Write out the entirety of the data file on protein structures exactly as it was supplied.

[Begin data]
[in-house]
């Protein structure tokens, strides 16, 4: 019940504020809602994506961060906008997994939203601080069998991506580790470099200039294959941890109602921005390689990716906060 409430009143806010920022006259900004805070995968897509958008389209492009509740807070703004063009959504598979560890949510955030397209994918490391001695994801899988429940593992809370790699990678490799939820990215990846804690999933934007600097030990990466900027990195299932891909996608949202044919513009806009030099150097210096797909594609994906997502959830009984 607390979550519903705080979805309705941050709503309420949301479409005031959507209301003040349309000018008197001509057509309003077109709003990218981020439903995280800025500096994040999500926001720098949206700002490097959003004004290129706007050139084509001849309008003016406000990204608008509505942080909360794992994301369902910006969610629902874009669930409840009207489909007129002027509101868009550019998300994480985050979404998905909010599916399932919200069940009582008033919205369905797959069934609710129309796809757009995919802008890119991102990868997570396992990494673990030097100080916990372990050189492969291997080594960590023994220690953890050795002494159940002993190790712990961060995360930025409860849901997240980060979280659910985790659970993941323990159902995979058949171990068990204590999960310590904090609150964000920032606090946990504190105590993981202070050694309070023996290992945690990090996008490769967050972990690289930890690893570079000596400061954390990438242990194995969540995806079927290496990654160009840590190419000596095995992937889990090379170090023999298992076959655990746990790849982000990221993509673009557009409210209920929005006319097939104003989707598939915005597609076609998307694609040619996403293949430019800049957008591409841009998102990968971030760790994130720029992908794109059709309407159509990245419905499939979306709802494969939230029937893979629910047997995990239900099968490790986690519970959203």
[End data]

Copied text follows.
[in-house]
């Protein structure tokens, strides 16, 4: 019940504020809602994506961060906008997994939203601080069998991506580790470099200039294959941890109602921005390689990716906060 409430009143806010920022006259900004805070995968897509958008389209492009509740807070703004063009959504598979560890949510955030397209994918490391001695994801899988429940593992809370790699990678490799939820990215990846804690999933934007600097030990990466900027990195299932891909996608949202044919513009806009030099150097210096797909594609994906997502959830009984 607390979550519903705080979805309705941050709503309420949301479409005031959507209301003040349309000018008197001509057509309003077109709003990218981020439903995280800025500096994040999500926001720098949206700002490097959003004004290129706007050139084509001849309008003016406000990204608008509505942080909360794992994301369902910006969610629902874009669930409840009207489909007129002027509101868009550019998300994480985050979404998905909010599916399932919200069940009582008033919205369905797959069934609710129309796809757009995919802008890119991102990868997570396992990494673990030097100080916990372990050189492969291997080594960590023994220690953890050795002494159940002993190790712990961060995360930025409860849901997240980060979280659910985790659970993941323990159902995979058949171990068990204590999960310590904090609150964000920032606090946990504190105590993981202070050694309070023996290992945690990090996008490769967050972990690289930890690893570079000596400061954390990438242990194995969540995806079927290496990654160009840590190419000596095995992937889990090379170090023999298992076959655990746990790849982000990221993509673009557009409210209920929005006319097939104003989707598939915005597609076609998307694609040619996403293949430019800049957008591409841009998102990968971030760790994130720029992908794109059709309407159509990245419905499939979306709802494969939230029937893979629910047997995990239900099968490790986690519970959203």